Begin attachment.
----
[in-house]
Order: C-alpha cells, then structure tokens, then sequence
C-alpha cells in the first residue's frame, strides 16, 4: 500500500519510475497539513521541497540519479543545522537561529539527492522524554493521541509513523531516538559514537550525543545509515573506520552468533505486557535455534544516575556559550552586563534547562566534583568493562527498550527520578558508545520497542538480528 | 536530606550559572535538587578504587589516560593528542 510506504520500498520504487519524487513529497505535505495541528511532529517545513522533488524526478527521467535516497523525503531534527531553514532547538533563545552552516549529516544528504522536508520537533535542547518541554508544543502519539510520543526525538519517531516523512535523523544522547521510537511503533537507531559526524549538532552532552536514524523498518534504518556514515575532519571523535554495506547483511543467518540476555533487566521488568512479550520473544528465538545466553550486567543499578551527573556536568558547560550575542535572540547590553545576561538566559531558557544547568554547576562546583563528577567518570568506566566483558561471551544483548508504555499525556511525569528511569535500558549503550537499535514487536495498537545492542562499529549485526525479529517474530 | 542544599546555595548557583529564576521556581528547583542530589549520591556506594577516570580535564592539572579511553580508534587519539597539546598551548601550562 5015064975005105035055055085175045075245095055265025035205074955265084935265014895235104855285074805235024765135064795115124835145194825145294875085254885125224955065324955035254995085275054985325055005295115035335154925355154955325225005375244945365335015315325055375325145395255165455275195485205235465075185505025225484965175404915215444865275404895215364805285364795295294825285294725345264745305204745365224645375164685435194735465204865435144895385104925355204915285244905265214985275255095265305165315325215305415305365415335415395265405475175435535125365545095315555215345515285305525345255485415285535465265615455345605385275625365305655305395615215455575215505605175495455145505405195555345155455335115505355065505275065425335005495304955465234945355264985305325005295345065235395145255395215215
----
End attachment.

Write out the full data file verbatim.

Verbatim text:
[in-house]
Order: C-alpha cells, then structure tokens, then sequence
C-alpha cells in the first residue's frame, strides 16, 4: 500500500519510475497539513521541497540519479543545522537561529539527492522524554493521541509513523531516538559514537550525543545509515573506520552468533505486557535455534544516575556559550552586563534547562566534583568493562527498550527520578558508545520497542538480528 | 536530606550559572535538587578504587589516560593528542 510506504520500498520504487519524487513529497505535505495541528511532529517545513522533488524526478527521467535516497523525503531534527531553514532547538533563545552552516549529516544528504522536508520537533535542547518541554508544543502519539510520543526525538519517531516523512535523523544522547521510537511503533537507531559526524549538532552532552536514524523498518534504518556514515575532519571523535554495506547483511543467518540476555533487566521488568512479550520473544528465538545466553550486567543499578551527573556536568558547560550575542535572540547590553545576561538566559531558557544547568554547576562546583563528577567518570568506566566483558561471551544483548508504555499525556511525569528511569535500558549503550537499535514487536495498537545492542562499529549485526525479529517474530 | 542544599546555595548557583529564576521556581528547583542530589549520591556506594577516570580535564592539572579511553580508534587519539597539546598551548601550562 5015064975005105035055055085175045075245095055265025035205074955265084935265014895235104855285074805235024765135064795115124835145194825145294875085254885125224955065324955035254995085275054985325055005295115035335154925355154955325225005375244945365335015315325055375325145395255165455275195485205235465075185505025225484965175404915215444865275404895215364805285364795295294825285294725345264745305204745365224645375164685435194735465204865435144895385104925355204915285244905265214985275255095265305165315325215305415305365415335415395265405475175435535125365545095315555215345515285305525345255485415285535465265615455345605385275625365305655305395615215455575215505605175495455145505405195555345155455335115505355065505275065425335005495304955465234945355264985305325005295345065235395145255395215215